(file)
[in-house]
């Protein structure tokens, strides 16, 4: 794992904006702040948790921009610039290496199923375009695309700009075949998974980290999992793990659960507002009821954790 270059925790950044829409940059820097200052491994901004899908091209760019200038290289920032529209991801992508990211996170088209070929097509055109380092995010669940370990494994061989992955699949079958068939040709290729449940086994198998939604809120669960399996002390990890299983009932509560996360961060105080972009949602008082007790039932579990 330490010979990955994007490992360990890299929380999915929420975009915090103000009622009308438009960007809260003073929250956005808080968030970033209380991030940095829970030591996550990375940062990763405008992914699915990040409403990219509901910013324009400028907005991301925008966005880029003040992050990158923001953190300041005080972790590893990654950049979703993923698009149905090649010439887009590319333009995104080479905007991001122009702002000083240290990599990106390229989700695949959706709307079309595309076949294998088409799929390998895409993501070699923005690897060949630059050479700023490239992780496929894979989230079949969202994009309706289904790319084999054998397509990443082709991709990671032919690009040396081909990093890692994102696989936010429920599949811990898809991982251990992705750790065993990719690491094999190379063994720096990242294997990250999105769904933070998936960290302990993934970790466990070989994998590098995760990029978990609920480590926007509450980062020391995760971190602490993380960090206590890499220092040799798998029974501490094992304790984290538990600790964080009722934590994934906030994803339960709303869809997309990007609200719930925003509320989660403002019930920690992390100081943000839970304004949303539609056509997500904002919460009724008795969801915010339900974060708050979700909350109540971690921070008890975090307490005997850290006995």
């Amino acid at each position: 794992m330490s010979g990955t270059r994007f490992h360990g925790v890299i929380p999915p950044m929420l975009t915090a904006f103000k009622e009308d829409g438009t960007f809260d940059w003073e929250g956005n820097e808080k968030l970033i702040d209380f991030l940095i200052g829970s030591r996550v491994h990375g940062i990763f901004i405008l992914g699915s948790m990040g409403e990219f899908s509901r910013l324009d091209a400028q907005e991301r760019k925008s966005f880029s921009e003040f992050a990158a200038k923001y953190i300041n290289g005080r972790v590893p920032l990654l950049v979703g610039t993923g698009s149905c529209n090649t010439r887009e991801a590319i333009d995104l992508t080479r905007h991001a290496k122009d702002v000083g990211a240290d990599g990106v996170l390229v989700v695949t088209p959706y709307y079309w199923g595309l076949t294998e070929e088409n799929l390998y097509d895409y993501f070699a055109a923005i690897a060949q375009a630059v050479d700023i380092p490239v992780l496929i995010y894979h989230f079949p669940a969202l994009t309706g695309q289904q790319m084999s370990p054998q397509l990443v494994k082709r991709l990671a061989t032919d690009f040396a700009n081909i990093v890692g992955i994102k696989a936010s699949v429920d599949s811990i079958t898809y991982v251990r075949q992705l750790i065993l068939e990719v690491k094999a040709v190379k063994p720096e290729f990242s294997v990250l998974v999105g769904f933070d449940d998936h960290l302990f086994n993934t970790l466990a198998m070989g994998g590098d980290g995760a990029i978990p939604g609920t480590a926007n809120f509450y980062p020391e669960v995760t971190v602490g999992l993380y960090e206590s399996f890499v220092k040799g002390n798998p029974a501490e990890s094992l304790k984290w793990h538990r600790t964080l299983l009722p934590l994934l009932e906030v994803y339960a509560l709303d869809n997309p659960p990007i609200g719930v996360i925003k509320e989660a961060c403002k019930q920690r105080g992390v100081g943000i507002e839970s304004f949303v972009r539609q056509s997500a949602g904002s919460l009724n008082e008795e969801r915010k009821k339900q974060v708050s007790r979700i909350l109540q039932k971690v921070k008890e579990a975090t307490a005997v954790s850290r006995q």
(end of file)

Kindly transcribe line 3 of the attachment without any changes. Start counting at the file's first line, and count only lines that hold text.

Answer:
């Amino acid at each position: 794992m330490s010979g990955t270059r994007f490992h360990g925790v890299i929380p999915p950044m929420l975009t915090a904006f103000k009622e009308d829409g438009t960007f809260d940059w003073e929250g956005n820097e808080k968030l970033i702040d209380f991030l940095i200052g829970s030591r996550v491994h990375g940062i990763f901004i405008l992914g699915s948790m990040g409403e990219f899908s509901r910013l324009d091209a400028q907005e991301r760019k925008s966005f880029s921009e003040f992050a990158a200038k923001y953190i300041n290289g005080r972790v590893p920032l990654l950049v979703g610039t993923g698009s149905c529209n090649t010439r887009e991801a590319i333009d995104l992508t080479r905007h991001a290496k122009d702002v000083g990211a240290d990599g990106v996170l390229v989700v695949t088209p959706y709307y079309w199923g595309l076949t294998e070929e088409n799929l390998y097509d895409y993501f070699a055109a923005i690897a060949q375009a630059v050479d700023i380092p490239v992780l496929i995010y894979h989230f079949p669940a969202l994009t309706g695309q289904q790319m084999s370990p054998q397509l990443v494994k082709r991709l990671a061989t032919d690009f040396a700009n081909i990093v890692g992955i994102k696989a936010s699949v429920d599949s811990i079958t898809y991982v251990r075949q992705l750790i065993l068939e990719v690491k094999a040709v190379k063994p720096e290729f990242s294997v990250l998974v999105g769904f933070d449940d998936h960290l302990f086994n993934t970790l466990a198998m070989g994998g590098d980290g995760a990029i978990p939604g609920t480590a926007n809120f509450y980062p020391e669960v995760t971190v602490g999992l993380y960090e206590s399996f890499v220092k040799g002390n798998p029974a501490e990890s094992l304790k984290w793990h538990r600790t964080l299983l009722p934590l994934l009932e906030v994803y339960a509560l709303d869809n997309p659960p990007i609200g719930v996360i925003k509320e989660a961060c403002k019930q920690r105080g992390v100081g943000i507002e839970s304004f949303v972009r539609q056509s997500a949602g904002s919460l009724n008082e008795e969801r915010k009821k339900q974060v708050s007790r979700i909350l109540q039932k971690v921070k008890e579990a975090t307490a005997v954790s850290r006995q």